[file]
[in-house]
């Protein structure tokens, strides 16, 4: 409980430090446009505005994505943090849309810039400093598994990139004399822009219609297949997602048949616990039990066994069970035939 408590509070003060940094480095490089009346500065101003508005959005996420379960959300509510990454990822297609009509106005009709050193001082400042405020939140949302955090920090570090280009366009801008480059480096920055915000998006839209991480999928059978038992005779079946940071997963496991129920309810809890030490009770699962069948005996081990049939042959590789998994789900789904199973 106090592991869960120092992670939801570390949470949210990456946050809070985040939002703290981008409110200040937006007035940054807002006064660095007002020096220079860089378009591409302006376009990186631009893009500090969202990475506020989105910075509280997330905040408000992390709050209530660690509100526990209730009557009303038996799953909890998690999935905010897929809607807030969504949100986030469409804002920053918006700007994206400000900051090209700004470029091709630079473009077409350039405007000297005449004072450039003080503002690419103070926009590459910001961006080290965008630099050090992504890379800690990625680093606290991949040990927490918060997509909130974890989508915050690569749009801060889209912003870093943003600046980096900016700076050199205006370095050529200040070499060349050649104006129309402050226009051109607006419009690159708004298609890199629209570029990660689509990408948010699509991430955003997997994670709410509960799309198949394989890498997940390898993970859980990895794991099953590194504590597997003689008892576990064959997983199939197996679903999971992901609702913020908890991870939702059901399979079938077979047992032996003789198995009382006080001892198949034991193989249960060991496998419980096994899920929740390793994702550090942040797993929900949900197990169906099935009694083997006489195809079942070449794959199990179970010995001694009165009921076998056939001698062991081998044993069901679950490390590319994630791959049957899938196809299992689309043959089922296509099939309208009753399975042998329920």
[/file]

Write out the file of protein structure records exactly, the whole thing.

[in-house]
């Protein structure tokens, strides 16, 4: 409980430090446009505005994505943090849309810039400093598994990139004399822009219609297949997602048949616990039990066994069970035939 408590509070003060940094480095490089009346500065101003508005959005996420379960959300509510990454990822297609009509106005009709050193001082400042405020939140949302955090920090570090280009366009801008480059480096920055915000998006839209991480999928059978038992005779079946940071997963496991129920309810809890030490009770699962069948005996081990049939042959590789998994789900789904199973 106090592991869960120092992670939801570390949470949210990456946050809070985040939002703290981008409110200040937006007035940054807002006064660095007002020096220079860089378009591409302006376009990186631009893009500090969202990475506020989105910075509280997330905040408000992390709050209530660690509100526990209730009557009303038996799953909890998690999935905010897929809607807030969504949100986030469409804002920053918006700007994206400000900051090209700004470029091709630079473009077409350039405007000297005449004072450039003080503002690419103070926009590459910001961006080290965008630099050090992504890379800690990625680093606290991949040990927490918060997509909130974890989508915050690569749009801060889209912003870093943003600046980096900016700076050199205006370095050529200040070499060349050649104006129309402050226009051109607006419009690159708004298609890199629209570029990660689509990408948010699509991430955003997997994670709410509960799309198949394989890498997940390898993970859980990895794991099953590194504590597997003689008892576990064959997983199939197996679903999971992901609702913020908890991870939702059901399979079938077979047992032996003789198995009382006080001892198949034991193989249960060991496998419980096994899920929740390793994702550090942040797993929900949900197990169906099935009694083997006489195809079942070449794959199990179970010995001694009165009921076998056939001698062991081998044993069901679950490390590319994630791959049957899938196809299992689309043959089922296509099939309208009753399975042998329920």